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NCAA Board Of Governors Unanimously Votes To Begin Process Of Allowing Students To Profit Off Name, Image, And Likeness

The NCAA’s Board of Governors unanimously voted to begin the process of considering rule changes to allow student-athletes to make money off of their name, image, and likeness “in a manner consistent with the collegiate model,” according to a press release issued Tuesday.

Compensating student-athletes has been a hot-button issue in college athletics for a long time. Different states — including Pennsylvania — have begun circulating “Fair Pay to Play” acts that would prohibit the NCAA from punishing student-athletes for making money. California became the first state to pass a “Fair Pay to Play” act, and it’s currently set to take effect in 2023. North Carolina Republican representative Mark Walker is also sponsoring a federal bill on the matter that’s currently being worked on.

According to a release, the NCAA’s Board of Governors took this course of action because of “comprehensive recommendations from the NCAA Board of Governors Federal and State Legislation Working Group, which includes presidents, commissioners, athletics directors, administrators and student-athletes.” The board also communicated with legislators throughout the United States on this matter.

“We must embrace change to provide the best possible experience for college athletes,” Michael V. Drake, President of Ohio State and the NCAA Board of Governors’ chair, said. “Additional flexibility in this area can and must continue to support college sports as a part of higher education. This modernization for the future is a natural extension of the numerous steps NCAA members have taken in recent years to improve support for student-athletes, including full cost of attendance and guaranteed scholarships.”

The board has ordered each of the NCAA’s three divisions of competition to “immediately consider updates” to its policies and bylaws, according to a release. The release also included a specific list of rules that “modernization should occur within,” which you can read below:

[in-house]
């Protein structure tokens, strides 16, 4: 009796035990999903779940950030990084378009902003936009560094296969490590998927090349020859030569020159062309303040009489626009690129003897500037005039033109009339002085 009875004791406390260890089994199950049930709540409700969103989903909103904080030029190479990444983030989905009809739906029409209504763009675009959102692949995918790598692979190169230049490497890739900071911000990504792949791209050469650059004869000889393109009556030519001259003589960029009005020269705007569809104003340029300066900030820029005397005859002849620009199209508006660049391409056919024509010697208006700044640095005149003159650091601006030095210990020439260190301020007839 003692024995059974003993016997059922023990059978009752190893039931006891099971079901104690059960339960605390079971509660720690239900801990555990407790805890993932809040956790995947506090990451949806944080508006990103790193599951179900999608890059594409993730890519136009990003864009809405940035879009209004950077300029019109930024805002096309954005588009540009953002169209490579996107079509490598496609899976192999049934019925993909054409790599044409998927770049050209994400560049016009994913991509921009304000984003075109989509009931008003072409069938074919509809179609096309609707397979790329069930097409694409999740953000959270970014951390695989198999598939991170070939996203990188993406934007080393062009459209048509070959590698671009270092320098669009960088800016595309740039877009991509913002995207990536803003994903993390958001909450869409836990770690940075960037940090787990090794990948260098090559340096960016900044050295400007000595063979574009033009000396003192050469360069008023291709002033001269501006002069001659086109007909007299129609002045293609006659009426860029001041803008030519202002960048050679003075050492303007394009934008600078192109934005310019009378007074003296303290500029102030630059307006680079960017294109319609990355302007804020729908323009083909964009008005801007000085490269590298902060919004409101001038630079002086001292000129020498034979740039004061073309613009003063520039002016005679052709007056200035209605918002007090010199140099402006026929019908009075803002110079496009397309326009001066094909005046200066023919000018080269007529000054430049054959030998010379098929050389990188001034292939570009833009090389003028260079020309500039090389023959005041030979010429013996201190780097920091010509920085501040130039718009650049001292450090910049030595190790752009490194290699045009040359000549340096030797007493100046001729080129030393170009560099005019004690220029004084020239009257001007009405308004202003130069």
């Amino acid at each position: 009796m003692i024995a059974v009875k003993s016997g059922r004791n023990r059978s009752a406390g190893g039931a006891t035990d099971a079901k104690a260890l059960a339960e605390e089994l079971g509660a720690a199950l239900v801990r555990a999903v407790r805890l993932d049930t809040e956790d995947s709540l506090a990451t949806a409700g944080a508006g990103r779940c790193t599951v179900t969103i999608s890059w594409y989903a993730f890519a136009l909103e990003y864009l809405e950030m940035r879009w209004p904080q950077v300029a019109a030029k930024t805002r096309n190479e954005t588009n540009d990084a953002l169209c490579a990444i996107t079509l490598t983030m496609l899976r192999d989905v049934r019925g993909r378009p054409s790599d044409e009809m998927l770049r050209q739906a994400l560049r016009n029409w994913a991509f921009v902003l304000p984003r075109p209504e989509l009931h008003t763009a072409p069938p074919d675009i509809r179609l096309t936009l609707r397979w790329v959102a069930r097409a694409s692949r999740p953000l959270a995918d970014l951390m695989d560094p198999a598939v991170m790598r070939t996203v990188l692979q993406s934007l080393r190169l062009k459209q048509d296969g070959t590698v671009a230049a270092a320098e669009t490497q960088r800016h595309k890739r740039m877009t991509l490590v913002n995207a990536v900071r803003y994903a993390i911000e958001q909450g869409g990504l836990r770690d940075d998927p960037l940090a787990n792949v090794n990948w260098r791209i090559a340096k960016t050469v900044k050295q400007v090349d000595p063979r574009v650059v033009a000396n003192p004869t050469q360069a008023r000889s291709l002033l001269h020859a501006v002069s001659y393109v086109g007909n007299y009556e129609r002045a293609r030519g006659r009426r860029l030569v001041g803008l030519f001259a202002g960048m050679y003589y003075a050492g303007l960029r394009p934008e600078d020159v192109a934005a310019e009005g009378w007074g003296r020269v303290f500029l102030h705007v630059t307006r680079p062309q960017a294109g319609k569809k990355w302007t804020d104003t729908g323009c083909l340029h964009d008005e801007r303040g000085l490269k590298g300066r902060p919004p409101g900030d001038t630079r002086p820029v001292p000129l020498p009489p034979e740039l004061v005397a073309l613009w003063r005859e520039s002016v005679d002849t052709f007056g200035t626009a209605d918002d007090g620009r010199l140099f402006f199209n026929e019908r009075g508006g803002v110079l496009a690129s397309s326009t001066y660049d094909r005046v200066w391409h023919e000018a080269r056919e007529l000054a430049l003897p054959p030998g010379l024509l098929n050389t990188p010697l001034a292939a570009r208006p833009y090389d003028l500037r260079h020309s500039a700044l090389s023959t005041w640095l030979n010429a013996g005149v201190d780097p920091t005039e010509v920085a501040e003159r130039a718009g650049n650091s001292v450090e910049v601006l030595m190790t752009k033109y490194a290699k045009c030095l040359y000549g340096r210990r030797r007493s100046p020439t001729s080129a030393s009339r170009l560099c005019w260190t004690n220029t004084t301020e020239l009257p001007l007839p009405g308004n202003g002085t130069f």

• Assure student-athletes are treated similarly to non-athlete students, unless a compelling reason exists to differentiate. 
  • Maintain the priorities of education and the collegiate experience to provide opportunities for student-athlete success. 
  • Ensure rules are transparent, focused, and enforceable and facilitate fair and balanced competition. 
  • Make clear the distinction between collegiate and professional opportunities. 
  • Make clear that compensation for athletics performance or participation is impermissible. 
  • Reaffirm that student-athletes are students first and not employees of the university. 
  • Enhance principles of diversity, inclusion and gender equity. 
  • Protect the recruiting environment and prohibit inducements to select, remain at, or transfer to a specific institution.

The Board asked each of the NCAA’s three divisions to amend the existing rules and to create new rules “beginning immediately, but no later than April 2021.”

The NCAA’s initial response to California’s “Fair Pay to Play” act passing in September was fairly negative. The NCAA claimed the law was “unconstitutional” in a letter to California governor Gavin Newsom, and it also threatened to ban universities in California from competing in NCAA events.

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About the Author

Mikey Mandarino

In the most upsetting turn of events, Mikey graduated from Penn State with a digital & print journalism degree in the spring of 2020. He covered Penn State football and served as an editor for Onward State from 2018 until his graduation. Mikey is from Bedminster, New Jersey, so naturally, he spends lots of time yelling about all the best things his home state has to offer. Mikey also loves to play golf, but he sucks at it because golf is really hard. If you, for some reason, feel compelled to see what Mikey has to say on the internet, follow him on Twitter @Mikey_Mandarino. You can also get in touch with Mikey via his big-boy email address: [email protected]

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